In our new report series "8 Exponential Trends that will Shape Humanity" we explore eight rapidly accelerating trends that will shape institutions, governments, businesses and everyday consumers. The third section of the report examines the future of healthcare. 

Sun Microsystems co founder and healthcare investor Vinod Khosla likes to say that “80% Of What Doctors Do Today Will Be Replaced By Technology In 10 Years.”  

That might seem like an outrageous prediction, or as a hyperbolic statement by someone pushing disruptive medical technology, but it is a safer bet than you might think.   

From Doctor Google to Prescribing Apps

The beginnings of the Citizen Doctor movement can be traced back to the beginnings of the Internet. Access to web search enabled consumers to research their own ailments (for better or worse). This personal research became easier and more informative with the introduction of sites like WebMD and medical forums. Consumers began to self-diagnose although doctors warned against using the Internet for personal medical guidance.

The next evolution in personal care came with the introduction of the quantified self movement and the proliferation of health apps. With more accurate tools at their disposal, those who wanted to track and improve their health had a bounty of useful tools right in their smartphones.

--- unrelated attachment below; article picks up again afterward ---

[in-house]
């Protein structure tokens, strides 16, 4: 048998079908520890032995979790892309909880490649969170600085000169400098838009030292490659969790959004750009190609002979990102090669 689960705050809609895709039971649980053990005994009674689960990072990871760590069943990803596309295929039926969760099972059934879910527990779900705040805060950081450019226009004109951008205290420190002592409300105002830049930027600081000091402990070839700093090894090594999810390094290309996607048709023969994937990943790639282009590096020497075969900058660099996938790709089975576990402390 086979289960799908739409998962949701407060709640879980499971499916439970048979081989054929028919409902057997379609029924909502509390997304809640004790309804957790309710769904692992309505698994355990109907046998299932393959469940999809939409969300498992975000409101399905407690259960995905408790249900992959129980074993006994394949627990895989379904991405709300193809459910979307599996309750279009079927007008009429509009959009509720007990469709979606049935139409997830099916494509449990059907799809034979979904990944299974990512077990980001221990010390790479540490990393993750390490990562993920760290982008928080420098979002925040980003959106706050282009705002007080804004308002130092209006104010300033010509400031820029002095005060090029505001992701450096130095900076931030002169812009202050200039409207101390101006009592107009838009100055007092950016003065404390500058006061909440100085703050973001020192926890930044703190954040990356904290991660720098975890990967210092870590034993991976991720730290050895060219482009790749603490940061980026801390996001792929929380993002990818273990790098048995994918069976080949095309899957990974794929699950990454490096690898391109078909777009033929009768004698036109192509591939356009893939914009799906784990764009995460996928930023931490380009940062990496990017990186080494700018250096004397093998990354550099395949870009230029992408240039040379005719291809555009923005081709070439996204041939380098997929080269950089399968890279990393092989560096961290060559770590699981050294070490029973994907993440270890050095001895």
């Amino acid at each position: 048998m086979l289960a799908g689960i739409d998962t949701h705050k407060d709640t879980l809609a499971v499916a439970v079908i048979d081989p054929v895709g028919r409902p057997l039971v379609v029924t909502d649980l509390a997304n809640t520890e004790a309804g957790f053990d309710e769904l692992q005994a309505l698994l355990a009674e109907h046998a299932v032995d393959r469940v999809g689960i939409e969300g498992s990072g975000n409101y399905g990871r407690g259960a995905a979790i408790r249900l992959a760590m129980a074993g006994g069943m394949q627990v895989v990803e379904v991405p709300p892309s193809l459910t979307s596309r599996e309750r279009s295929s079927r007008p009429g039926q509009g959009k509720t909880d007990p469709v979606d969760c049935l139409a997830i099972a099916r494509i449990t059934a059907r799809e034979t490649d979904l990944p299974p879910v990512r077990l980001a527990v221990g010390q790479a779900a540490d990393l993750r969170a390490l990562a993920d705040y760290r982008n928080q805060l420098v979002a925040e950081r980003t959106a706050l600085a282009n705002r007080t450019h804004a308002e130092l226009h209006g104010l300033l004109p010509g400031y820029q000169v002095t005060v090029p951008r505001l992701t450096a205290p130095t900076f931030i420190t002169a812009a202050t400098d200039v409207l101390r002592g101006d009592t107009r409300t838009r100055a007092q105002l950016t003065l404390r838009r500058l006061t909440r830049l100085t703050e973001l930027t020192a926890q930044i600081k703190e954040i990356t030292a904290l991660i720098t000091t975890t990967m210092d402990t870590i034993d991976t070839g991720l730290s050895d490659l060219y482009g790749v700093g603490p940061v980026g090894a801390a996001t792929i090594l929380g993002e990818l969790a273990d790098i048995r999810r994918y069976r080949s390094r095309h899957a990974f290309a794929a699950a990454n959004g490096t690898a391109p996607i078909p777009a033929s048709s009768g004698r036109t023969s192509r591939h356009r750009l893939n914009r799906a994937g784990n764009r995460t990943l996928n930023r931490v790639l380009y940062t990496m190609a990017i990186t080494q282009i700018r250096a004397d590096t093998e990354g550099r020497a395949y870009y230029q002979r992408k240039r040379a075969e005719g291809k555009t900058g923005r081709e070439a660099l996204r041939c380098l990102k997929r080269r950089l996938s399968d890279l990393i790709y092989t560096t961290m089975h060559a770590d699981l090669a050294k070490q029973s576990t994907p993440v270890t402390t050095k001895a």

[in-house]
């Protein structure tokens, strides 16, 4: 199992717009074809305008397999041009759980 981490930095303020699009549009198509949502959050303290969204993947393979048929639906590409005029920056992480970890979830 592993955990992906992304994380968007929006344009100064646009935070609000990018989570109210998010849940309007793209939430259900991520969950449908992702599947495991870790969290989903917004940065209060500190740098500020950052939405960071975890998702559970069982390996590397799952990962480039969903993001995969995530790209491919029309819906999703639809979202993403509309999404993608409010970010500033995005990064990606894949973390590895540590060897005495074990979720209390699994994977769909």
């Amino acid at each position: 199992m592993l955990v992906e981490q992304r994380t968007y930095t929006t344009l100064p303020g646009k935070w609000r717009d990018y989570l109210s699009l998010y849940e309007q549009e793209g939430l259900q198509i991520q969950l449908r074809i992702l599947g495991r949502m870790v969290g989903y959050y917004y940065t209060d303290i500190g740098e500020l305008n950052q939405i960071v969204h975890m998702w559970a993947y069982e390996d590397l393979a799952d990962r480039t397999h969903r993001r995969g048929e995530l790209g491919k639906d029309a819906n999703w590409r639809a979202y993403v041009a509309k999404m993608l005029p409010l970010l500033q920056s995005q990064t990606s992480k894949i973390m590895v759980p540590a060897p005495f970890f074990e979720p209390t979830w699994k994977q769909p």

As this personal tracking movement has become even more sophisticated, healthcare is no longer the domain of specialists. With the rise of digital health, - a move from writing scripts to prescribing apps and sensors, growing numbers of people are now taking their health into their own hands.

Since the tools and quantified data for healthy living are available to everyone, citizen doctors are tracking their health in real time and heading off problems before they occur.

The future of medicine is predictive, personalized, preventative and is moving from being episodic and reactive to continuous and proactive.

Building a Real Life Tricorder

Moving beyond the current state of apps and wearables, we are seeing the emergence of compact, tools that rival the abilities of the fictional “Tricorder” health monitoring device from Star Trek.  Recent efforts from Scanadu and the Qualcomm X Prize are aiming to create digital tools that can fully diagnose any health issue by leveraging advanced computational power and cloud computing.

To learn more about the Future of Healthcare, download our free report here.

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